Robotics, artificial intelligence and machine learning are no longer the stuff of science fiction. It’s simply a given that AIEd is becoming a progressive game changer on the national education front – but to what extent, to what effect and at what cost?

Where better to start answering these topical EdTech questions than delving into the explorations of the recently published Educational-AI-tion Rebooted? report from global innovation foundation Nesta.

Drawing on data mapping, surveys and research, this extensive paper summarises a selection of AIEd tools currently on the market alongside responses from the general public, before considering the future route and impact of AIEd in schools and colleges across the UK by 2035.

It’s go-to data resources include Crunchbase, Gateway to Research and YouGov; its surveys were compiled by 1,225 parents of school-age children; and data was collected from 69 AIEd companies, primarily located in and around London. Before moving onto the report, I’ll state its definition of artificial intelligence in education, as this can be somewhat subjective:

“Computers which perform cognitive tasks, usually associated with human minds, particularly learning and problem-solving”

Educational-AI-tion Rebooted? kicks off with three categories of AIEd: learner-facing, teacher-facing and system-facing. Let’s take a look at each ‘face’ in turn.

Learner-facing artificial intelligence education platforms – like CENTURY and Mathigon – offer students very personalised learning journeys. Learners are enabled to work at their own pace, often in their own time and according to their own strengths and weaknesses. My home is already familiar with CENTURY as my Year 7 daughter used it to good effect as flipped learning before attempting her school’s rather cumbersome Google Slide science lessons during lock down; and she has continued to use CENTURY to boost her English Language skills over the summer holidays, targeting her weaker areas (symbolism and onomatopoeia) in response to the platform’s automated AI assessment. Although neither of these learner-facing platforms have yet been rolled out by her secondary school, as a parent, I personally find the automated assessments in CENTURY insightful in targeting gaps in my daughter’s learning. Mathigon is news to me, so I aim to trial that learner-facing AIEd tool shortly.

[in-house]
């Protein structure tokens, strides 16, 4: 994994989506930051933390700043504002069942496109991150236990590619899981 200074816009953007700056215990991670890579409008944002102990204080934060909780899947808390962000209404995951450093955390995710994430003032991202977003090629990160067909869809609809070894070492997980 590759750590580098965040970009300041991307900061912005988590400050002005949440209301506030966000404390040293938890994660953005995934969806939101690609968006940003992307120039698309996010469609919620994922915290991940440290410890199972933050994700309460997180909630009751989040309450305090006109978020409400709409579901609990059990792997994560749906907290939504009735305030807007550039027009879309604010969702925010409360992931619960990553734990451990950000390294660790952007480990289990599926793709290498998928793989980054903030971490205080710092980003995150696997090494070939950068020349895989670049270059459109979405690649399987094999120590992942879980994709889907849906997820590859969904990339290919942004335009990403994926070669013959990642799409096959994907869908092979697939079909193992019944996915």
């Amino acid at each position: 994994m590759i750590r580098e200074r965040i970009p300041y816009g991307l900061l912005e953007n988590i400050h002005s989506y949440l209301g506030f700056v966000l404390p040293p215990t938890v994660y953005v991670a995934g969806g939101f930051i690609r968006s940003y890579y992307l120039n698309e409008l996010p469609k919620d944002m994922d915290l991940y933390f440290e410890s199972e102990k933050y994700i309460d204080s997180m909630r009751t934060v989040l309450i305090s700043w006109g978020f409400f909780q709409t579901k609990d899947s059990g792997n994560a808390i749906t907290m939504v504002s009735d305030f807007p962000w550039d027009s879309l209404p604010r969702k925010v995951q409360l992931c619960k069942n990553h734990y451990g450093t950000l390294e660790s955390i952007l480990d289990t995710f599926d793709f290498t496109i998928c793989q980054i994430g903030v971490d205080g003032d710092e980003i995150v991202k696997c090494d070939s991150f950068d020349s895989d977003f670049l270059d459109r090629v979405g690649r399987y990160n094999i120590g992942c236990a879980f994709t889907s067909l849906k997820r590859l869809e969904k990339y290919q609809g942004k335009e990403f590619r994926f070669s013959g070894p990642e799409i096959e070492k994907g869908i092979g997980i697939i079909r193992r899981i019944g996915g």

The second AIEd platform detailed in the report is teacher-facing. It aims to “reduce their workload, gain insights about students and innovate in their classroom”. A platform that can swiftly and accurately administrate, deliver and assess each and every student’s progress – freeing up time teacher time for creative, well being and problem-solving tasks combined with collaborative group work and authentic live experiments – sounds like an absolute bonus. ClassCharts, which uses AI to find the best seating arrangement for all learners in a classroom, and a bespoke teacher-facing tool called Ada used at Bolton College, which automatically responds to student enquiries, are current examples.

This leaves the lesser known system-facing platform in third place. Why? This AIEd platform requires lots of shared data (e.g. DfE, school workforce census and parental views) across multiple educational institutions. It’s possibilities are far-reaching: it could be used to organise whole-school timetables, target specific schools for full Ofsted inspections, share best-practice teaching strategies and help address behavioural issues. However, collecting and pooling big data is the real challenge here. A topical example is Third Space Learning‘s collaboration with University College London’s Knowledge Lab, in which machine learning algorithms built into Third Space’s AIEd platform showcase patterns that result in positive teaching outcomes – and share those insights to benefit others.

So, that’s a brief summary of the current state of play. My next blog will round up the growing potential of AIEd in shaping our futures.